This story was originally published at EatABQ, the city's food, restaurant and drinks guide. EatABQ is a publication of The Paper, ABQ's new alternative, independent weekly.
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Saying that there was some trepidation concerning the move is putting it lightly. As their lease ran out and the Aggad family was informed that the building that had housed their eclectic and frankly excellent grocery and eatery was to be demolished to make room for another gas station (the third on the intersection of Wyoming and Constitution, no less), the outlook was grim among Cafe Istanbul’s regulars. In the end, the family was able to secure a location just across the street from the old shop. But how could this spot, tucked into a strip mall, compare to the lived-in charm of the original, with its coat of lemon-peel-yellow paint and splash on the windows advertising kebabs, falafel, tabbouleh, hummus, dolmas and halva? In the end they made the move. And while it’s true that the edifice lost some charm, both Cafe Istanbul’s food and its sense of community have continued to prosper.
Cafe Istanbul greets its patrons with signage in English, Arabic, Pashto and Dari—a reminder to fill out the 2020 Census. That sign, though created by the census bureau, gives some sense of the variety inside. I showed up during a lull between the lunch and dinner rushes so that I could browse the aisles of the grocery during the five minutes it took the staff to prepare my order. A majority of the goods on display are of Middle Eastern provenance, but there’s also a wealth of Eastern European items that I have yet to see elsewhere in town: unsalted black sunflower seeds with a babushka on the packaging; purple pickled turnips; borscht concentrate; and mounds of refrigerated smoked herring and mackerel. Members of Albuquerque’s umma come here for halal gummies straight from Palestine (generic gelatin is often made of pork bones), prayer rugs and other things not so commonly available in New Mexico. Other items demonstrate that this is truly a “Mediterranean” shop: a rich variety of pickles and olive oils from the Levant and beyond, kefirs, non-alcoholic barley beverages and five different brands of sumac. Back up at the deli counter—while collecting my weighty order of schawarma, three types of fatayer, falafel and hummus—I waited for Iman Aggad, the imminently knowledgable and helpful teenaged clerk, to get off the phone. “You want a Quran stand? Let me go check…” I became entranced by the selection of Greek, Moroccan and Lebanese olives. I went with the Lebanese variety, settled up and headed to the parking lot with my haul of Middle-Eastern fare and a crate of Polish “Perlage” brand seltzer water.
I started off with straight hummus and pita. When offered the extra splash of olive oil and sprinkling of sumac on top I’d eagerly accepted—and I was not disappointed with my decision. The dip of blended chickpeas, elevated by the perfect quantity of oil, was rich and smooth in a way that the grocery store brands never achieve. While this hummus won’t last nearly as long in your fridge, it’s not likely you’ll need it to. And I assure you that you will never go back to the trash that is Sabra again.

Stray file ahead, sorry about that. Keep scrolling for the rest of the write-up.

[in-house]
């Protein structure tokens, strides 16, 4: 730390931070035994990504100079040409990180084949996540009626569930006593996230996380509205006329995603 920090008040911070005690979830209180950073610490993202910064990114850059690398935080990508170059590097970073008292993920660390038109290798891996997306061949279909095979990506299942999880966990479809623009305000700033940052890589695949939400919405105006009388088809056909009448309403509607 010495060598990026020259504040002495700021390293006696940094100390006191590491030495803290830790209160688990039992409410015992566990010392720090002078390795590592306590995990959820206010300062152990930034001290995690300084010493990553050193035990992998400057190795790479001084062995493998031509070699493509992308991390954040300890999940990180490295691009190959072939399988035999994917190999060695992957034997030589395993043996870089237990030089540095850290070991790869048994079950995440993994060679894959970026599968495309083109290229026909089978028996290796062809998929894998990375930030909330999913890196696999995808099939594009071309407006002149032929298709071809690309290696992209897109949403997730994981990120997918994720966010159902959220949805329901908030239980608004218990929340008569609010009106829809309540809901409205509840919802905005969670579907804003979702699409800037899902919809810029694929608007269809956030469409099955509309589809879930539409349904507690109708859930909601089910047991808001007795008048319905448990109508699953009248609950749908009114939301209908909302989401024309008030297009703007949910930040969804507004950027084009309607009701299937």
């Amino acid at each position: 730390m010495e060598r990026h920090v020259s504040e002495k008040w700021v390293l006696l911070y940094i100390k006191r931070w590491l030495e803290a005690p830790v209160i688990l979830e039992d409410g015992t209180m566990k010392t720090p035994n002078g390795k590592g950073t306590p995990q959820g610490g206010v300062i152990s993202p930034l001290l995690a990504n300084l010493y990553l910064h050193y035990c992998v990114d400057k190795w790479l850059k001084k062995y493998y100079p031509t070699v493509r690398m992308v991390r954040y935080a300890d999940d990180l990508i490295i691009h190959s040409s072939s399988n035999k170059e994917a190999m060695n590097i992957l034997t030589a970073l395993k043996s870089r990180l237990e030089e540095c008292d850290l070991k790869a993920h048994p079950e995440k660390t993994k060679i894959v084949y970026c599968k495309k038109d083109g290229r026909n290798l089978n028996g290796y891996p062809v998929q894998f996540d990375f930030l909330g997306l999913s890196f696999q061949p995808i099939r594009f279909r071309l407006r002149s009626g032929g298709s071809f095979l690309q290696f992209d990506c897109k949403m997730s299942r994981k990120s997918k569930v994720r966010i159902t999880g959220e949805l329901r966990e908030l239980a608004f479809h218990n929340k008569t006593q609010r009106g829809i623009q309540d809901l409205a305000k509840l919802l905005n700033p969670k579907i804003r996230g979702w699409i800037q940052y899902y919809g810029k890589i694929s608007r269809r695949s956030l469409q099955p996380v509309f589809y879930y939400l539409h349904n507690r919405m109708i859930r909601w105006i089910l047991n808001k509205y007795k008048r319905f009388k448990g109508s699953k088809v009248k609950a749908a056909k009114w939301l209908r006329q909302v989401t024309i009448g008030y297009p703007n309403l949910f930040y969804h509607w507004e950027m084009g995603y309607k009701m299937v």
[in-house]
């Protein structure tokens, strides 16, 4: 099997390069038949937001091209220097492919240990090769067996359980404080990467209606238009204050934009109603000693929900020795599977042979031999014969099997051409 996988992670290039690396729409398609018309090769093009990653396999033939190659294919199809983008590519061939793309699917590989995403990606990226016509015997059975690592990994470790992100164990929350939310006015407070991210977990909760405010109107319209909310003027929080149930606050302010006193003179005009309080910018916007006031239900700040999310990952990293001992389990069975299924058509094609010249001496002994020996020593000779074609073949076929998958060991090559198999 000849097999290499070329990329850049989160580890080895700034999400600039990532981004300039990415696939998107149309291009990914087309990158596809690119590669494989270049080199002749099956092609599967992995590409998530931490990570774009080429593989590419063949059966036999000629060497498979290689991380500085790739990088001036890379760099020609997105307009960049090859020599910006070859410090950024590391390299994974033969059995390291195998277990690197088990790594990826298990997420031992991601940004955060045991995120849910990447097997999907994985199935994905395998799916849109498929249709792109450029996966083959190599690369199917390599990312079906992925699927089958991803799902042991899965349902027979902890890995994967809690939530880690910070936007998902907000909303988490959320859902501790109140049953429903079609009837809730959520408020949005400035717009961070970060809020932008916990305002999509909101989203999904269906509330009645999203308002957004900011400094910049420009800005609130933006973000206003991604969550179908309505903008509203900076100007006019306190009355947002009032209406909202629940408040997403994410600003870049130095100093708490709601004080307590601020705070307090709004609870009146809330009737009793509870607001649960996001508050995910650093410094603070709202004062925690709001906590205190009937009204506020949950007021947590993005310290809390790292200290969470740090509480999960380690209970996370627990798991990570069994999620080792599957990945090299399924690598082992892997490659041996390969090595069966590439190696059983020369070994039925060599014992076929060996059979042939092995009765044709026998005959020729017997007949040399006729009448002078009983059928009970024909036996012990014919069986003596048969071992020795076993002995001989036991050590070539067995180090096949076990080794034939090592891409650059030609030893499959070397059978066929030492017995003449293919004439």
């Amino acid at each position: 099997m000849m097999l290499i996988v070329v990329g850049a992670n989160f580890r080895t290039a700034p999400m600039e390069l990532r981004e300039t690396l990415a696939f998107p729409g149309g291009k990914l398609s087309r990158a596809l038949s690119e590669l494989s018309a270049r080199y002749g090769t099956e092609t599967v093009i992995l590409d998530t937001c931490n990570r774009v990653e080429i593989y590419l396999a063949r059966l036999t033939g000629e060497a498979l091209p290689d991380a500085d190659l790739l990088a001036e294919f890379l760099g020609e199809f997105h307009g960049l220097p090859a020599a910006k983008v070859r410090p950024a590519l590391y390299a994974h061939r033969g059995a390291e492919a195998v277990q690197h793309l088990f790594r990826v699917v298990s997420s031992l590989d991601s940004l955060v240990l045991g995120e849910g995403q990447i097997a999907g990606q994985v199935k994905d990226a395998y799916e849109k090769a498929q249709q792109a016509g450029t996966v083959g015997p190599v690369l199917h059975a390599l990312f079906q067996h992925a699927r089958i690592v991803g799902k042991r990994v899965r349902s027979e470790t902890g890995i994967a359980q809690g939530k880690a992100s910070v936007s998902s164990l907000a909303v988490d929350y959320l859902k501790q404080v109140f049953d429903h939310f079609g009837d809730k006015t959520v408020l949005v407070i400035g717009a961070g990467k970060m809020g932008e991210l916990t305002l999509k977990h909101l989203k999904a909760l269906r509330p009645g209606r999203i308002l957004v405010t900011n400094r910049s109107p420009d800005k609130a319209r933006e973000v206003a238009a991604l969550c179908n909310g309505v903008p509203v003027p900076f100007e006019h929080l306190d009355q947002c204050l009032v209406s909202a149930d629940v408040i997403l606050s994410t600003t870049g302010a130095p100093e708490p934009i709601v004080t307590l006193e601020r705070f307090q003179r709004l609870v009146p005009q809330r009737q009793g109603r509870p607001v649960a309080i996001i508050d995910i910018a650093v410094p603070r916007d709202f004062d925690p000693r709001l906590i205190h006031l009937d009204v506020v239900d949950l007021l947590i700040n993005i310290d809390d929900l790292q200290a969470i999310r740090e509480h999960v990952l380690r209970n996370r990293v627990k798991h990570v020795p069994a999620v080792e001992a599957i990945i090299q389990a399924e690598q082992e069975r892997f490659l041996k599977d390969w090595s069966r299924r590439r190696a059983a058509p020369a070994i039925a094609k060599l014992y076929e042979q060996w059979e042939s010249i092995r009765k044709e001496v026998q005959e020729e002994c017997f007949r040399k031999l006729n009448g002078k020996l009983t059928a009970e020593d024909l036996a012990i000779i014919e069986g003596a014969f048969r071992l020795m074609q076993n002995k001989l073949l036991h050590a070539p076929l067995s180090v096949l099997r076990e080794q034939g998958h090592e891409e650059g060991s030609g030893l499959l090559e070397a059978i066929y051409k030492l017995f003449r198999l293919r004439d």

The pita is made by a baker at Yasmin’s, down by UNM, another part of the community of which Café Istanbul is an integral part. It was fresh, with a sweetness I found interesting and somewhat reminiscent of King’s Hawaiian buns. I enjoyed the brightness the sugar brought, but I wondered if this flatbread would qualify as “bread” in the Republic of Ireland—where Subway submarine sandwiches lost their tax-free status after their encasements were reclassified as cake. Moving on to the falafel: It was solid and perfectly spiced, but I would have loved to have gotten there as these were coming out of the fryer. Café Istanbul cooks them in large batches, much like donuts. And like donuts, they depreciate somewhat as they cool—even though they retain an undeniable baseline deliciousness. The chicken certainly delivered: perfectly spiced with a cumin-dominant profile and well complimented by the tahini that came on the side. My one regret was not asking for a side of shatta, a rather salty chile paste popular across much of the Middle-East that I reckon most local Burqueños would appreciate for the added kick it provides.
The star of the feast, and what I cannot recommend enough, are the savory pies known in Arabic as fatayer. For good measure I purchased all three varieties: spinach, beef and Bulgarian feta. These masterpieces are baked specially by an Iraqi woman who comes in just to perform this service. The fatayer alone are worth the trip, but my advice is to go early or call ahead as they often sell out. The spinach is my go-to. It has a nice bitter bite and a slight purple tinge from what I believe to be sumac and red onion. They are all killer and while one, at $2.99, will fill you up, two with a side of hummus (and shatta!) make for a serious mid-day feast.
I rounded the meal off with a small diamond-shaped morsel of baklava. Naturally, these also come in three varieties. I went for the less flaky option as I had never sampled it before. The crumbled pistachios on top were a perfect match for the intense honeyed sweetness inside brimming with so much rose water it hit like some sort of elevated Fruit Gushers candy. After washing this all down with the Polish mineral water, which had a “gentle fizz” as advertised, I headed home to nap off the rapidly approaching food coma.
On the way out of the lot, I noticed a few college-aged, somewhat granola youth lounging in the back of a minivan. From a safe distance, masked up, I asked what they’d chosen. They shifted somewhat to display their spread—a family-size helping of hummus and a pack of fresh local (sweet) pita with a whole quart of olive oil. They, too, had chosen wisely.